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Company slogans ‘should be short, simple & catchy’
There’s been a number of recent reports regarding big brands making significant changes to their marketing communications; the infamous shaggy sheepdog isn’t featured in Dulux’s latest TV ad and the owner of the Mr Kipling cake brand, Premier Foods, is considering dropping their ‘exceedingly good cakes’ slogan.

But before we can see the changes big brands are making let’s start with a quiz. Which brand use(d) these slogans?

• Because you’re worth it
• Vorsprung durch technik
• Finger-lickin’ good
• Just do it
• It does exactly what it says on the tin

In a recent article in the Telegraph journalist Harry Wallop cited a number of famous slogans including those above from L’Oreal and Audi and said such slogans are as quotable and recognisable as the opening lines of classic novels.

So what makes a good slogan?
According to Simon Horobin, an English Professor at the University of Oxford, businesses need to be concise when they are trying to come up with a tagline that fits their brand and the best company slogans are “short, simple and catchy.”

Moreover a strong tagline is often something that is hard to dispute. “Often they give the impression of stating truths universally acknowledged, which cannot be questioned: ‘The Real Thing’ or ‘It’s Good to Talk’,” being examples he quoted.

Rita Clifton from BrandCap also offered advice on the matter, suggesting that strong slogans need to be distinctive and specific to a company’s brand and category. Otherwise, she stated, a tagline can be bland and highly forgettable. “The best should not only be memorable, but introduce an interesting thought, which is why for British Airways ‘the world’s favourite airline’ was so clever,” she said.

Robert Opie, owner of the Museum of Brands, Packaging and Advertising, believes good slogans should be phrases that can easily be repeated in conversation. For example, he noted that back in the 1930s Player’s cigarettes were marketed with the tagline “Player’s Please.” This, he said, meant a smoker would repeat the catchphrase every time they bought the product.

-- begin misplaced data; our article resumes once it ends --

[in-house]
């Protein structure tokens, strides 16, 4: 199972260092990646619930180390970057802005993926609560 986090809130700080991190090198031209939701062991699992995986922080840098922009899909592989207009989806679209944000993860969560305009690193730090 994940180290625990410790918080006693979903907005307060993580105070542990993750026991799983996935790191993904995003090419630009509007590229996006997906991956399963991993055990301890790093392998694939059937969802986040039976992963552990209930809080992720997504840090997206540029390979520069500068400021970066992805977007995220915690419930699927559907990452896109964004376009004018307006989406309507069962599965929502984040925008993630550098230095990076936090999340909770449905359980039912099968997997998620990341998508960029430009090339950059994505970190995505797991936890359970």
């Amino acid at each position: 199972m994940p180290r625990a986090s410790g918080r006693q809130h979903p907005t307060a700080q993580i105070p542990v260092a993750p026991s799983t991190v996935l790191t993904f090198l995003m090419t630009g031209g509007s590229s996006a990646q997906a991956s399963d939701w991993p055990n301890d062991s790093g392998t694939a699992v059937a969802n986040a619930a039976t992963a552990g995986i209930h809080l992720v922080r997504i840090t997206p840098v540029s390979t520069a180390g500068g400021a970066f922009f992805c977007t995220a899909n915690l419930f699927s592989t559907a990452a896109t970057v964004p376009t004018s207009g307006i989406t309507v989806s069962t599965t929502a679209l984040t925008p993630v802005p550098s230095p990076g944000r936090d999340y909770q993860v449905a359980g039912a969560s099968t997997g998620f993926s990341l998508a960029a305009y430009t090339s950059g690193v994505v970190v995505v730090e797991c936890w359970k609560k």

Mr Opie also commented on Mr Kipling’s renowned slogan and said it fitted the brand perfectly when it was first introduced in 1967, as back then Mr Kipling was trying to bolster the view of its products as being “slightly upmarket.” However, Ms Clifton argued that due to the current popularity of home baking the brand has been “overtaken by the market.” Indeed, she said the idea of a sweet treat wrapped in cellophane and stuffed into a cardboard box no longer chimes with people’s idea of an “exceedingly good” cake.

Being bold enough to change a slogan or even a logo or an associated brand character is a must for those wanting to stay relevant and up-to-date in the marketplace. As today’s big brands know, dropping their Captain Birdseye, Dulux Dog or just changing a strapline about ‘exceedingly good’ cakes has to happen if the time is right.

We’re sure you got them – but just in case
Because you’re worth it – L’Oreal
Vorsprung durch technik – Audi
Finger-lickin’ good – KFC
Just do it – Nike
It does exactly what it says on the tin – Ronseal
The Real Thing – Coca Cola
It’s Good to Talk – BT
The world’s favourite airline – British Airways

Further Reading & References
Time to mourn Mr Kipling’s ‘exceedingly good’ slogan? The Telegraph.
The secret recipe to have Mr Kipling selling like hot cakes The Telegraph.
Birds Eye focuses on family life with £60m relaunch campaign Marketing Magazine.
Dulux launches “epic” campaign imagining a world in which colour is banned Marketing Week.